Elizabeth Ann Linley (7 September 1754 – 28 June 1792), the beautiful wife of the Irish playwright Richard Brinsley Sheridan. Elizabeth came from a musical family and was known as the Maid of Bath thanks to her prodigious talents, primarily for singing.
She was painted several times by Thomas Gainsborough, who was no doubt enamoured by her grey eyed, almost melancholy beauty. I particularly love his painting of her seating outside, gazing mistily out towards the onlooker.
The lovely Elizabeth may have had a demure beauty but scandal dogged her heels nonetheless, especially when at the age of seventeen, on 18th March 1772 she eloped to France with a twenty year old Sheridan. The young couple were separated until they were finally allowed to marry a month later, with the begrudging permission of their father, both of whom had had distinctly different matches in mind for their rebellious offspring.
The lovely Mrs Sheridan was always sickly and was cherished by her charming, somewhat rakish husband, although he found it impossible to remain faithful. The couple also had the misfortune to suffer several miscarriages, which were a great source of grief to them both.
Poor Elizabeth lived a sad life: universally admired for her gentle, sweet ways, beautiful face and extensive talents and yet feeling miserable and unappreciated because of the faithlessness of the man that she adored and had risked scandal and social ostracism for.
In the end, the inevitable happened and Elizabeth had her own affair, with the gallant and handsome Irish Revolutionary Lord Edward FitzGerald, son of the Duke and Duchess of Leinster (the Duchess was Lady Emily Lennox, one of the famous Lennox sisters who took eighteenth century London by storm in the 1750s) and later husband of the beautiful Pamela Egalité, enigmatic ward of Philippe, Duc d’Orléans and his mistress, Felicité de Genlis. It is said that Lord Edward fell in love with Pamela thanks to her resemblance to his adored Elizabeth.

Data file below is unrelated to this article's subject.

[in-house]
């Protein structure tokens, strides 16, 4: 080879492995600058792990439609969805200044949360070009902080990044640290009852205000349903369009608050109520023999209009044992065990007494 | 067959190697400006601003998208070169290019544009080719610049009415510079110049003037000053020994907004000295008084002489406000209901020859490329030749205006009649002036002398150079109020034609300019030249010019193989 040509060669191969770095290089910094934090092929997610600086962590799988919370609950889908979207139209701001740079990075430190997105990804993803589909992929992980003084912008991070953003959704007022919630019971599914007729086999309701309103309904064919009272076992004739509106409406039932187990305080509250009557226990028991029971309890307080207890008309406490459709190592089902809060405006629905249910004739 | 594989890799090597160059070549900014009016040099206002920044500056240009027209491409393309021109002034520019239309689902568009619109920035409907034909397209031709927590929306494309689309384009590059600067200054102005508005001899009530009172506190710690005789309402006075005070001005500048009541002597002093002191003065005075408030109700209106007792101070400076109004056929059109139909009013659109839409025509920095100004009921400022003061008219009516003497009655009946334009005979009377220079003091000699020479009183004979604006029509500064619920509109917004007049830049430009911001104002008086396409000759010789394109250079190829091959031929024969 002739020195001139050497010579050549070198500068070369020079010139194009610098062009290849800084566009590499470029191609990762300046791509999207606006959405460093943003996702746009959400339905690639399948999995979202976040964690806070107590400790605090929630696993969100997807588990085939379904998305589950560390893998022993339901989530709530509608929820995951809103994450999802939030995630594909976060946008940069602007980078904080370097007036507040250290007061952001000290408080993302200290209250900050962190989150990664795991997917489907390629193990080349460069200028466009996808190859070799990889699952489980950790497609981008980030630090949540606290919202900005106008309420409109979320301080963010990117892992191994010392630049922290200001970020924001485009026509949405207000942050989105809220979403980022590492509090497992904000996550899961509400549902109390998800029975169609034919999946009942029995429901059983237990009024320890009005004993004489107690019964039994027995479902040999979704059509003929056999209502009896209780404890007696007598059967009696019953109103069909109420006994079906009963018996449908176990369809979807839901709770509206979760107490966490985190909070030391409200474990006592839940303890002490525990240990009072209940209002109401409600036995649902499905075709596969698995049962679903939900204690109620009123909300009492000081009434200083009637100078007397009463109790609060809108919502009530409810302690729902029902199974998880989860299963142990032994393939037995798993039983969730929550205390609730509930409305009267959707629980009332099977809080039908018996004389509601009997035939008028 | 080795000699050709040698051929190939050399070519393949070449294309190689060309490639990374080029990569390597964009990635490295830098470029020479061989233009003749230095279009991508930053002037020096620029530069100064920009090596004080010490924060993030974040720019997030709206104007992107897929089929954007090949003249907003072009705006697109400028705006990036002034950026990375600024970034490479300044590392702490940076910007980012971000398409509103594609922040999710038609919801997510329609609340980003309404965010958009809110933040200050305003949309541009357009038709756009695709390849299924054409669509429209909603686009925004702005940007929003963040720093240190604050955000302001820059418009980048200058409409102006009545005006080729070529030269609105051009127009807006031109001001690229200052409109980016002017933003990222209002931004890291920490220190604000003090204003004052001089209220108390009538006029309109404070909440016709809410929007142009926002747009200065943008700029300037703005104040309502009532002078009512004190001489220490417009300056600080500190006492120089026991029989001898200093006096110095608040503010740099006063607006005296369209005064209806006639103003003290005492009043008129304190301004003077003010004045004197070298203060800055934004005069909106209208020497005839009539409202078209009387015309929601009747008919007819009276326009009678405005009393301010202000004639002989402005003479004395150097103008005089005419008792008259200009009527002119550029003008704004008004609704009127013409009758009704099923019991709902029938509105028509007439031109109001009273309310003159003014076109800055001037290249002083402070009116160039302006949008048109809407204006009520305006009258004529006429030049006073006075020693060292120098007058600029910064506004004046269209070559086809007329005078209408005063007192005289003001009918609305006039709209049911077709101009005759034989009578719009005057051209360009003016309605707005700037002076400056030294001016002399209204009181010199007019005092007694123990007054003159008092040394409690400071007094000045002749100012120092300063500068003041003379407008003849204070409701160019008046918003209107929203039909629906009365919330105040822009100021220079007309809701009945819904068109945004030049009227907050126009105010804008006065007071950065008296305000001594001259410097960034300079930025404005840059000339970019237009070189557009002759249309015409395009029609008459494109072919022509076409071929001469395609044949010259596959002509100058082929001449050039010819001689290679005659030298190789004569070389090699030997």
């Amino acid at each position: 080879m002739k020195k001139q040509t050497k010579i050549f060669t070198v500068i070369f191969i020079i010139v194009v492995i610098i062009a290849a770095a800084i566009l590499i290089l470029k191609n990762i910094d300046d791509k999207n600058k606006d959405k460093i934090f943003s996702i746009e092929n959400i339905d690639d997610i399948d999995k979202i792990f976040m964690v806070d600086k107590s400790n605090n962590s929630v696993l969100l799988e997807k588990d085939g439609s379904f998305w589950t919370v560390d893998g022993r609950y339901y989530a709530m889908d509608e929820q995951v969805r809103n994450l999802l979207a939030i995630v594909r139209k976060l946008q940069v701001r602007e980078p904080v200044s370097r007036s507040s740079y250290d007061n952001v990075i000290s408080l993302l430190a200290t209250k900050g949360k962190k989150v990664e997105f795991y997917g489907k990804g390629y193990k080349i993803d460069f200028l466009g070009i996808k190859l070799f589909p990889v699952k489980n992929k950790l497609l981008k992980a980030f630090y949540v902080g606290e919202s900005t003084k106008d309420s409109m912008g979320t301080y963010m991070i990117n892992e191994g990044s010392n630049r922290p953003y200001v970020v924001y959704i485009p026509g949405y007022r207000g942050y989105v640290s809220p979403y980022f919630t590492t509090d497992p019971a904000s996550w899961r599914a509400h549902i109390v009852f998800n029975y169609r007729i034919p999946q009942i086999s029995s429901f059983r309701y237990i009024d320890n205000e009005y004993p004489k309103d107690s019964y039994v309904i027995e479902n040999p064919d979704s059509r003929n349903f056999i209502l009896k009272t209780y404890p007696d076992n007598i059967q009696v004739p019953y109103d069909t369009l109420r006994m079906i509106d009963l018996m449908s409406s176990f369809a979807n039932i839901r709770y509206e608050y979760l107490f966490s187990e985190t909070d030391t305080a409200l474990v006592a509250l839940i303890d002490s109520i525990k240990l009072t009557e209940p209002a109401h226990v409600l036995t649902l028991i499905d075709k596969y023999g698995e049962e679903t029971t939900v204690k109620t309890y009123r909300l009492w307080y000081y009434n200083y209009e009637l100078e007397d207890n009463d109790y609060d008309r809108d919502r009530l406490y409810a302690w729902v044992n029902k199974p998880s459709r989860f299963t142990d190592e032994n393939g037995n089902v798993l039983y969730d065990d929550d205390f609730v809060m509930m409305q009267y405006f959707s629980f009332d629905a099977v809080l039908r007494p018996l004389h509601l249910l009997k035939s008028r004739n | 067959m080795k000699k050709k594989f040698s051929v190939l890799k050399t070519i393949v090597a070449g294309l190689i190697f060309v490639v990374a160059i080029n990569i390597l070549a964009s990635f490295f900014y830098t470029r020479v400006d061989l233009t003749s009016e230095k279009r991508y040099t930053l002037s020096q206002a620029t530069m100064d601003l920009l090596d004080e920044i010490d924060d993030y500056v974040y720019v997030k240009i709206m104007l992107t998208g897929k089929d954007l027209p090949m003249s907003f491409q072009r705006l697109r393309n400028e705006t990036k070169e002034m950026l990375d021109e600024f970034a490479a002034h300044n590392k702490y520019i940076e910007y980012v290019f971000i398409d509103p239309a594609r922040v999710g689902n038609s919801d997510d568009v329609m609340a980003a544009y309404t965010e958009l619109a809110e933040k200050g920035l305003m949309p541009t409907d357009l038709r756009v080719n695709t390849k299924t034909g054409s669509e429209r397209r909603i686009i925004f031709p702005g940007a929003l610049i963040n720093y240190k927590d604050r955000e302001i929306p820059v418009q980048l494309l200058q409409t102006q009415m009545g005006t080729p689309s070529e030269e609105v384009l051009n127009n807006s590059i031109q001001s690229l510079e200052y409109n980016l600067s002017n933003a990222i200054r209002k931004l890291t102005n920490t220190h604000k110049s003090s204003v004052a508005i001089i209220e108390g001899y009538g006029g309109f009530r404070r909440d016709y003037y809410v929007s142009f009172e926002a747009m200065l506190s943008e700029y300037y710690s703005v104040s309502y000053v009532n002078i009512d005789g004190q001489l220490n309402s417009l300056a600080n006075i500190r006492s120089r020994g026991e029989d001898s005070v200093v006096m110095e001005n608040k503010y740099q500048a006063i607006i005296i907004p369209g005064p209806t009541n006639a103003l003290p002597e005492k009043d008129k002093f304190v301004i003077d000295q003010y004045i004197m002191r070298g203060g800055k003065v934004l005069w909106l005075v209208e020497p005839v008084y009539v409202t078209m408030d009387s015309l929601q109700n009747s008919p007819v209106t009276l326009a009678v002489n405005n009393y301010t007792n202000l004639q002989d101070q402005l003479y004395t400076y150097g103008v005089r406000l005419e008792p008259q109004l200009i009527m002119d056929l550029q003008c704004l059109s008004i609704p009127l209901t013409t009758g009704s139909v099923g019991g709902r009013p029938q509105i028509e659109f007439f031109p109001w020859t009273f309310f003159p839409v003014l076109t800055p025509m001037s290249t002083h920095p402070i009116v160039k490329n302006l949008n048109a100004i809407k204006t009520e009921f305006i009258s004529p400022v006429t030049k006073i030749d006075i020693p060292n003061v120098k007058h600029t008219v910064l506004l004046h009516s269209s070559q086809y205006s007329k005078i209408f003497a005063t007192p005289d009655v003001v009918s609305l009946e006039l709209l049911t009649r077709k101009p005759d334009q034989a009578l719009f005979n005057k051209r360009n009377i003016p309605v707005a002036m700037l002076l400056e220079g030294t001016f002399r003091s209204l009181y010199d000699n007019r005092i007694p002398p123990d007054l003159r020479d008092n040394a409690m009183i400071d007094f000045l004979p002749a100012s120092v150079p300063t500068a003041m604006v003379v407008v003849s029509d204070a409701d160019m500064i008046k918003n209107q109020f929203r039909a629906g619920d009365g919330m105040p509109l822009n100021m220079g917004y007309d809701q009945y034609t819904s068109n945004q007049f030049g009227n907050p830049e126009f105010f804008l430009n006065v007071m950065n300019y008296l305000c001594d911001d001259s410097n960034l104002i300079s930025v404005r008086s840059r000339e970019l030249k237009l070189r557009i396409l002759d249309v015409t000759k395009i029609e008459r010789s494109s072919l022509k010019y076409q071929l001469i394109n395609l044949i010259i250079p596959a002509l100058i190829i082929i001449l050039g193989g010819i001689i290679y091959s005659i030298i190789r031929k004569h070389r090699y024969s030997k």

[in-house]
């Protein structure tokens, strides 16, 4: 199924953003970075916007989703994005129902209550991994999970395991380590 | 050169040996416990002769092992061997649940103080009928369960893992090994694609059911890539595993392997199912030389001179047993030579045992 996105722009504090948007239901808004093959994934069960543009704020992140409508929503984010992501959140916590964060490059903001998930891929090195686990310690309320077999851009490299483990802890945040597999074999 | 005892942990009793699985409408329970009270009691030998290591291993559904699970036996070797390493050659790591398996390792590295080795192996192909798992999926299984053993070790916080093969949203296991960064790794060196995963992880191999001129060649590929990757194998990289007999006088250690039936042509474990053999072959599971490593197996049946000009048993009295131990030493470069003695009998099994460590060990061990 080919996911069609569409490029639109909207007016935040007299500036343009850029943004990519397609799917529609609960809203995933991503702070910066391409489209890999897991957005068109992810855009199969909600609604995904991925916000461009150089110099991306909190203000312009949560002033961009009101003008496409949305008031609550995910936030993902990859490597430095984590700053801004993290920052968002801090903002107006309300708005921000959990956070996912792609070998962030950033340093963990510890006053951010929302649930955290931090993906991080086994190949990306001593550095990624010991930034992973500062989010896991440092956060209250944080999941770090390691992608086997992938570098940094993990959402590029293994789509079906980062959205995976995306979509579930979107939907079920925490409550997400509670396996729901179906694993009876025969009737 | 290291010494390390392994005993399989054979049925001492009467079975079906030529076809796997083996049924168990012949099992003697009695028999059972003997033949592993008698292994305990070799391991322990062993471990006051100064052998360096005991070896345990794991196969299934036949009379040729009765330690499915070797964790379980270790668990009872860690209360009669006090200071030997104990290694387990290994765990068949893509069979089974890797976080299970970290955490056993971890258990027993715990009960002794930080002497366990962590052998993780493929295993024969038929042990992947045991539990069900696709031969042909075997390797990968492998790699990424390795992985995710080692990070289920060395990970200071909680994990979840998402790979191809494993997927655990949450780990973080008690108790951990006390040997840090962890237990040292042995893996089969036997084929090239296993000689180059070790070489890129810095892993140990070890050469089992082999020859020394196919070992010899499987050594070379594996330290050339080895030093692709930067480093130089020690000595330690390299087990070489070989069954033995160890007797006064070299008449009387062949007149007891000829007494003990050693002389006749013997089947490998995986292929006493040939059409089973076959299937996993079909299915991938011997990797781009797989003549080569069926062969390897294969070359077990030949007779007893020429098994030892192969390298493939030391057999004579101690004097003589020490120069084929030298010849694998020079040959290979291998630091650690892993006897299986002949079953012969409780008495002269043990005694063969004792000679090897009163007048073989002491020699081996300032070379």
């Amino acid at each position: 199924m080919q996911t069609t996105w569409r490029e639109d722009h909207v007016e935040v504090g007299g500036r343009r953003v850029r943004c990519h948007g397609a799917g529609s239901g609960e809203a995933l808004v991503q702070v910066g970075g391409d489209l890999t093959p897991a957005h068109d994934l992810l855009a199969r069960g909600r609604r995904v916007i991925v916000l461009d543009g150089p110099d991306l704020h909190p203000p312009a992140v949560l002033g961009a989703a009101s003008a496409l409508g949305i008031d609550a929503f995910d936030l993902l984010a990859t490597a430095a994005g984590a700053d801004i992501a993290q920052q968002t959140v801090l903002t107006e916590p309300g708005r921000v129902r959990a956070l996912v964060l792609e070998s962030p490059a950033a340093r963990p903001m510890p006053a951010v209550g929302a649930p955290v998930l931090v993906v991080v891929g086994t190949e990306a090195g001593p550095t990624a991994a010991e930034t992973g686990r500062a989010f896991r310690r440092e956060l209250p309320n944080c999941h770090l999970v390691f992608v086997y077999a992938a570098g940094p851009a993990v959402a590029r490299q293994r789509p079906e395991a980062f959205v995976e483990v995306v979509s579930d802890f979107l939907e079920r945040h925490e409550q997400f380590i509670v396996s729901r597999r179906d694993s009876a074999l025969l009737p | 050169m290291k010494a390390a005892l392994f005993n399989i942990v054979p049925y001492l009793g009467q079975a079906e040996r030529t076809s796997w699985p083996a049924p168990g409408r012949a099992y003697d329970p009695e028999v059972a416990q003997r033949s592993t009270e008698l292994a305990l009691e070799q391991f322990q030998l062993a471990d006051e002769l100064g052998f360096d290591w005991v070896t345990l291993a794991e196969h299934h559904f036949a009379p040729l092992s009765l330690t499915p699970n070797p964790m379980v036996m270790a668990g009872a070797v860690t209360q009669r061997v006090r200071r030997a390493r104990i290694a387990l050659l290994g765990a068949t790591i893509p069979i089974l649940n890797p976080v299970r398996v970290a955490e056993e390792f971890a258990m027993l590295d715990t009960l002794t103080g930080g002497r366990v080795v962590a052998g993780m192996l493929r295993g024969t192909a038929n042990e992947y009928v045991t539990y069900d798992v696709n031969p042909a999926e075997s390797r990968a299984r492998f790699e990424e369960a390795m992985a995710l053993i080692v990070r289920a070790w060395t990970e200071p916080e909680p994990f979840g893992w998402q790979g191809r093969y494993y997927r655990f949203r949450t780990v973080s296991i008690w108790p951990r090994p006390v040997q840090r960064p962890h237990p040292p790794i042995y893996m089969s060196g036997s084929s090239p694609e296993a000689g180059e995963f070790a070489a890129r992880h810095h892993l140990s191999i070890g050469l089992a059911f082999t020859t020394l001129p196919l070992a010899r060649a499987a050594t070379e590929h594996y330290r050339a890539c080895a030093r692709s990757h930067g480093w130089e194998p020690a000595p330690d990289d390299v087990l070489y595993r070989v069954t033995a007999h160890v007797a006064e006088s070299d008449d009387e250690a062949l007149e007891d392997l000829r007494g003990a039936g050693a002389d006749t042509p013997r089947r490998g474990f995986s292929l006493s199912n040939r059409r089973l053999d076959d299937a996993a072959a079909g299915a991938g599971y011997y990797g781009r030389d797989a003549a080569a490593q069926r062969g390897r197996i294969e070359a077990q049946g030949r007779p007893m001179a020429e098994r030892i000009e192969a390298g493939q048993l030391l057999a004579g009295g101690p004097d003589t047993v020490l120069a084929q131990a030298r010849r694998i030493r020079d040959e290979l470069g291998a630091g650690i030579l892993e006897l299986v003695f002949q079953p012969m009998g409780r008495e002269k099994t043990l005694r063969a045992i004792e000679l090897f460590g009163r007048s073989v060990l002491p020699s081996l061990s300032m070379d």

Elizabeth became pregnant and was delivered of a daughter, the child of Lord Edward. The difficult pregnancy and labour were to rob her of her final vestiges of health and she was to succumb shortly afterwards to the tuberculosis that had plagued her since her marriage. It is to the credit of Sheridan that, in full knowledge of the pregnancy’s circumstances, he cared for his wife tenderly and showered her with love and attention in her final months, refusing to reproach her in any way and in fact, seeming only to blame himself.
Elizabeth Linley Sheridan, adored by all who knew her, died in Bristol on the 28th June 1792 and was buried in Wells Cathedral.
I’ve been a bit quiet lately, sorry! I’ve been under a lot of stress and haven’t been too well but hope to be on the mend very soon. I have also been putting the finishing touches to a very secret project that some of you may well be interested in! All will be revealed very soon!